(prevent blasting and threat of fire)
Monitoring wells are dug around landfills to check
underground pollution if any
Depth of landfill should be above the water table
Burning in Open/Dumps (Uncontrolled)
Reduces Bulk
Produces lots of smoke, offensive smell, gaseous pollutants
Blowing away of ash disfigures the objects around

Incineration Advantages:
Two step burning at high Leaves non-combustible material
temperature in special Volume of wastes reduced by 80 %
chambers called incinerators Produced heat used to turn turbines
First Step for generating electricity
Primary combustion Leftover used for land filling
Burning at 1000 C
Costly Setup
Second Step By products have health hazards
Secondary Combustion [Smoke bad sight, irritations,
Burning at 1300 C big Cities Gaseous Pollutants SO2 and NO2 (Acid
Rains), Heavy Metals Cadmium,
and Hospitals are equipped Mercury, Lead, Carcinogens dioxin
and furans]

Modern Incinerators
Equipped with Wet Scrubbers
Electrostatic Precipitators
Concrete Blocks
Lead Blocks (for Radioisotopes)
Mixed with Cement and immobilized
Reduction of Volume
Judicious use of resources
(avoiding wastage, reduction in size of packaging)
Eating of garbage by hogs and cattle
Salvage (recovery of items which can be reused or recycled
Composting of biodegradables(vermi-composting and microbial-composting;
products used as manures)
Biogas Generation
Incineration (volume reduced by 80 %)
Salvaged items reused as such (glass Bottles after washing and sterilization) or
melted/ processed and recast (paper, plastics, glass, metals, card boards)
Relieves pressure on raw industrial resources
Better resource use (for example wood spared for other use if paper
Reduction of pollution (by less industrial operation)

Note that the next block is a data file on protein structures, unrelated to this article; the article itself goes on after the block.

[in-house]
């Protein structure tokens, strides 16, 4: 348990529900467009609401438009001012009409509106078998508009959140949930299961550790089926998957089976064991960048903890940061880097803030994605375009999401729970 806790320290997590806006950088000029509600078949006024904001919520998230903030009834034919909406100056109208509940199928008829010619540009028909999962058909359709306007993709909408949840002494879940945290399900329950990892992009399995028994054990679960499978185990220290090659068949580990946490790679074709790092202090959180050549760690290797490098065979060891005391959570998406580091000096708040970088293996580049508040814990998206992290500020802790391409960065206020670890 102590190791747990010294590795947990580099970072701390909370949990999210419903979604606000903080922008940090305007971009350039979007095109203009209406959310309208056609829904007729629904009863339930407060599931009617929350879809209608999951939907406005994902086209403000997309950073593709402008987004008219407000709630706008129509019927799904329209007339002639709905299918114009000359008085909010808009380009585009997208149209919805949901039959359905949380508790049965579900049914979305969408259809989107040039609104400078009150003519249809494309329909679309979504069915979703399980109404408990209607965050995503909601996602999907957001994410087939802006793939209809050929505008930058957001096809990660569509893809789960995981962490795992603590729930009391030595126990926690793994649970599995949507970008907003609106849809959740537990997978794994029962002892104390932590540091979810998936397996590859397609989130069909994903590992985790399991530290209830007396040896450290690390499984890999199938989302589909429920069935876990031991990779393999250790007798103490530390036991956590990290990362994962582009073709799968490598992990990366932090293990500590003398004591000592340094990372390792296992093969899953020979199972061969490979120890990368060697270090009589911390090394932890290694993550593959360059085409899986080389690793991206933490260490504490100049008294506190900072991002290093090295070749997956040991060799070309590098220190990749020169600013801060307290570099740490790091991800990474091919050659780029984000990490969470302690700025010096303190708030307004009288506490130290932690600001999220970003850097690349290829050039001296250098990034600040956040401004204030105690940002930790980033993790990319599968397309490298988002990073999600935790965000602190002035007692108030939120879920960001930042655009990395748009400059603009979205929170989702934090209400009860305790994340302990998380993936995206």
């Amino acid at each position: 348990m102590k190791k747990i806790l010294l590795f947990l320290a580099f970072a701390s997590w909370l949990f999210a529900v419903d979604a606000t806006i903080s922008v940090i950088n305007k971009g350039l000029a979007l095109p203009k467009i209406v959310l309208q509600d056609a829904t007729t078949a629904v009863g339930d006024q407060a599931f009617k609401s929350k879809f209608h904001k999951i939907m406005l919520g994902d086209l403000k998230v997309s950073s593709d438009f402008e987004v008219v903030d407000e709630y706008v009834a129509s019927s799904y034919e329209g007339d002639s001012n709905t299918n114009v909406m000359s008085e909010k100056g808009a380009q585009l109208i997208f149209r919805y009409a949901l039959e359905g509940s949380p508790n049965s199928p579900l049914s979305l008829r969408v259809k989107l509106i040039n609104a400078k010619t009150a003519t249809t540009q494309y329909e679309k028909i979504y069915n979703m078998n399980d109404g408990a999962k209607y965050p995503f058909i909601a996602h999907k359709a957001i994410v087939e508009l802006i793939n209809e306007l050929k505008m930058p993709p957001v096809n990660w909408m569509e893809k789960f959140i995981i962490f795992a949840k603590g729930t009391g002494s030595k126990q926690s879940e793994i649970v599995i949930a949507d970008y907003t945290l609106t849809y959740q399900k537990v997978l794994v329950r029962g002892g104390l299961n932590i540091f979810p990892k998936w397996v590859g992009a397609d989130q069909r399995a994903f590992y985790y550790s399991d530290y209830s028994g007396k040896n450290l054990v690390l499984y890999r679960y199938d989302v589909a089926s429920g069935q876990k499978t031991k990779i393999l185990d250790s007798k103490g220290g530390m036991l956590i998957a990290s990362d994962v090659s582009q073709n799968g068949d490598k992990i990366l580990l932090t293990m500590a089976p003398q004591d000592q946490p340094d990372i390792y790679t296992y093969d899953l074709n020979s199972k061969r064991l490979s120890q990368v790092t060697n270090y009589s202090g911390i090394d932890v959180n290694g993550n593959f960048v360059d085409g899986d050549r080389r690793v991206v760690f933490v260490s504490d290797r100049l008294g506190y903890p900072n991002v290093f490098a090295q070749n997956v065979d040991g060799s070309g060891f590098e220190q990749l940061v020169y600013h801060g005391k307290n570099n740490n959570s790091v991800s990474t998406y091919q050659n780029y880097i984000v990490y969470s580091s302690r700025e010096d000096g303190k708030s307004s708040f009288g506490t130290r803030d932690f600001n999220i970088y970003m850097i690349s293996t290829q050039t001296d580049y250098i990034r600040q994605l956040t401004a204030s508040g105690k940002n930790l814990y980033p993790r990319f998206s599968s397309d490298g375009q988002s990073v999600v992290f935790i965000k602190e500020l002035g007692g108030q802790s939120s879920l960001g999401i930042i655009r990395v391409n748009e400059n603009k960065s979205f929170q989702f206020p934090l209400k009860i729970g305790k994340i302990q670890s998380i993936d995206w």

Generates employment for recovery and sorting
All items not recyclable
Some recyclable items cause health/environmental problems (polythene
recycling produce Dioxin and furan, which are carcinogens)
Labour Intensive,, uneconomical salvage sorting
Controlled degradation (composting)
of organic matter by red earthworm
(Eisenia fetida)
Eaten organic matter left behind in
form of worm castings/faecal pellets
(soil+ organic matter) which is rich
Organic Farming/ Gardening
(After Sir Albert Howard, 1930s)
A System of Crop Cultivation employing
biological methods of fertilization and pest
A holistic system in which town wastes are
returned to soil to enrich its nutrients.
It is less energy intensive and employs
organic materials like animal dung, sewage
sludge & plant residues
Improves soil structure and water holding
capacity and supports soil organisms; food
raised is more nutritive and tastier
Waste Management
Plastic Waste Management Rules 2016
e-waste (Management) Rules, 2016
Bio-Medical Waste Management
Construction and Demolition Waste
Management Rules, 2016
Hazardous and Other Wastes
(Management and Transboundary
Movement) Rules, 2016
Solid Waste Management Rules, 2016
Refuse: All nonhazardous solidwastefrom
a community that requires collection and
transport to a processing or disposal site.
Refuseincludes garbage and rubbish
Garbage Garbage is mostly decomposable
Rubbish is mostly dry material such as glass,
paper, cloth, or wood.
4 Rs : Reduce, Reuse, Recycle, & Rot